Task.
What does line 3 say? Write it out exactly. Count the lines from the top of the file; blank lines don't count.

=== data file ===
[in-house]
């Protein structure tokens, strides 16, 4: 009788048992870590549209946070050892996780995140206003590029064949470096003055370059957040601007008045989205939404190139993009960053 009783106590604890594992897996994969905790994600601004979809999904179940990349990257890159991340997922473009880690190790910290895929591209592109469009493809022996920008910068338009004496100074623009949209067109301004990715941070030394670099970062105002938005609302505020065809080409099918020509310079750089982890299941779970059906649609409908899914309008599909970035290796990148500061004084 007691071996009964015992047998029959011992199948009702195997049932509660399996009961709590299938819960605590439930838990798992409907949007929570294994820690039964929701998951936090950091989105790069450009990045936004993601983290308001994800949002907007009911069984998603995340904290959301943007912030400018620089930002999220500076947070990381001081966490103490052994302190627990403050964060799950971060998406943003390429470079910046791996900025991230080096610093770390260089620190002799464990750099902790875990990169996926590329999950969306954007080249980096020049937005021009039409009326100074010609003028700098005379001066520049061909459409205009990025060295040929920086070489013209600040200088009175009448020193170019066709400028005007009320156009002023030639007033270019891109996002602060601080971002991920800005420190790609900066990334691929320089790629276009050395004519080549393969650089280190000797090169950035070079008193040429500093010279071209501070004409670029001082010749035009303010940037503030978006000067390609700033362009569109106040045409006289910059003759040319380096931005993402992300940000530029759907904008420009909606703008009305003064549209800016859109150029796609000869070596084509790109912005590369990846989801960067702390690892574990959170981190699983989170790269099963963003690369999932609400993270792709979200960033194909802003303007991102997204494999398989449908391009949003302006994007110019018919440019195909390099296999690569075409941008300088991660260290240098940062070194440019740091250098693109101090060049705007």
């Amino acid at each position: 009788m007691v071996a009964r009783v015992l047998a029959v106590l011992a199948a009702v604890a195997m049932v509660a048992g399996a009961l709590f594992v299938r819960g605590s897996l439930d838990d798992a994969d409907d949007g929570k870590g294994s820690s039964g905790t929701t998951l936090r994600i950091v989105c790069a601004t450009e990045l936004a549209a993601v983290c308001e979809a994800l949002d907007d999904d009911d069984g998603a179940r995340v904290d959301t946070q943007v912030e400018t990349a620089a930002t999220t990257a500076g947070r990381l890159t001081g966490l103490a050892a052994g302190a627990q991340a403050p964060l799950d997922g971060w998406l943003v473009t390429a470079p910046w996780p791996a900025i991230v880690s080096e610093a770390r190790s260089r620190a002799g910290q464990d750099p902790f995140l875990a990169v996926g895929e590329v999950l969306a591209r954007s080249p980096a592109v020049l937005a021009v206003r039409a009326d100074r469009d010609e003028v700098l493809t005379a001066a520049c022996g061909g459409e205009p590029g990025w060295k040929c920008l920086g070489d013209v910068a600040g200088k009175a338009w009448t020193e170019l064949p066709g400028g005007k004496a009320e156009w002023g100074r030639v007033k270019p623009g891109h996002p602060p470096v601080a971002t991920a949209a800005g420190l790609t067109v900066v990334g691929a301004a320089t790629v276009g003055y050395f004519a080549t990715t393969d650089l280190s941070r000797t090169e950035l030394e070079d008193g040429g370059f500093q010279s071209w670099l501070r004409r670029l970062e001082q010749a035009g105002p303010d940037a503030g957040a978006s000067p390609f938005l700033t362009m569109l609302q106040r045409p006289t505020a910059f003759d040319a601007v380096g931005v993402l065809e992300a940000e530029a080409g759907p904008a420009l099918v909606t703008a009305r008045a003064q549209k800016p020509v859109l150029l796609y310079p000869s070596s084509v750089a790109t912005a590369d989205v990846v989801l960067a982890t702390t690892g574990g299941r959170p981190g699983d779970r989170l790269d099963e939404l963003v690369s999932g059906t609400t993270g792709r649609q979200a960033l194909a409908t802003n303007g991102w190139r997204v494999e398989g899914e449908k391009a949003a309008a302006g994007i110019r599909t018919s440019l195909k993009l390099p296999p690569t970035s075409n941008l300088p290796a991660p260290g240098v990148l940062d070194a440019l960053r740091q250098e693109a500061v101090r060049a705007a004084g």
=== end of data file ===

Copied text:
């Amino acid at each position: 009788m007691v071996a009964r009783v015992l047998a029959v106590l011992a199948a009702v604890a195997m049932v509660a048992g399996a009961l709590f594992v299938r819960g605590s897996l439930d838990d798992a994969d409907d949007g929570k870590g294994s820690s039964g905790t929701t998951l936090r994600i950091v989105c790069a601004t450009e990045l936004a549209a993601v983290c308001e979809a994800l949002d907007d999904d009911d069984g998603a179940r995340v904290d959301t946070q943007v912030e400018t990349a620089a930002t999220t990257a500076g947070r990381l890159t001081g966490l103490a050892a052994g302190a627990q991340a403050p964060l799950d997922g971060w998406l943003v473009t390429a470079p910046w996780p791996a900025i991230v880690s080096e610093a770390r190790s260089r620190a002799g910290q464990d750099p902790f995140l875990a990169v996926g895929e590329v999950l969306a591209r954007s080249p980096a592109v020049l937005a021009v206003r039409a009326d100074r469009d010609e003028v700098l493809t005379a001066a520049c022996g061909g459409e205009p590029g990025w060295k040929c920008l920086g070489d013209v910068a600040g200088k009175a338009w009448t020193e170019l064949p066709g400028g005007k004496a009320e156009w002023g100074r030639v007033k270019p623009g891109h996002p602060p470096v601080a971002t991920a949209a800005g420190l790609t067109v900066v990334g691929a301004a320089t790629v276009g003055y050395f004519a080549t990715t393969d650089l280190s941070r000797t090169e950035l030394e070079d008193g040429g370059f500093q010279s071209w670099l501070r004409r670029l970062e001082q010749a035009g105002p303010d940037a503030g957040a978006s000067p390609f938005l700033t362009m569109l609302q106040r045409p006289t505020a910059f003759d040319a601007v380096g931005v993402l065809e992300a940000e530029a080409g759907p904008a420009l099918v909606t703008a009305r008045a003064q549209k800016p020509v859109l150029l796609y310079p000869s070596s084509v750089a790109t912005a590369d989205v990846v989801l960067a982890t702390t690892g574990g299941r959170p981190g699983d779970r989170l790269d099963e939404l963003v690369s999932g059906t609400t993270g792709r649609q979200a960033l194909a409908t802003n303007g991102w190139r997204v494999e398989g899914e449908k391009a949003a309008a302006g994007i110019r599909t018919s440019l195909k993009l390099p296999p690569t970035s075409n941008l300088p290796a991660p260290g240098v990148l940062d070194a440019l960053r740091q250098e693109a500061v101090r060049a705007a004084g």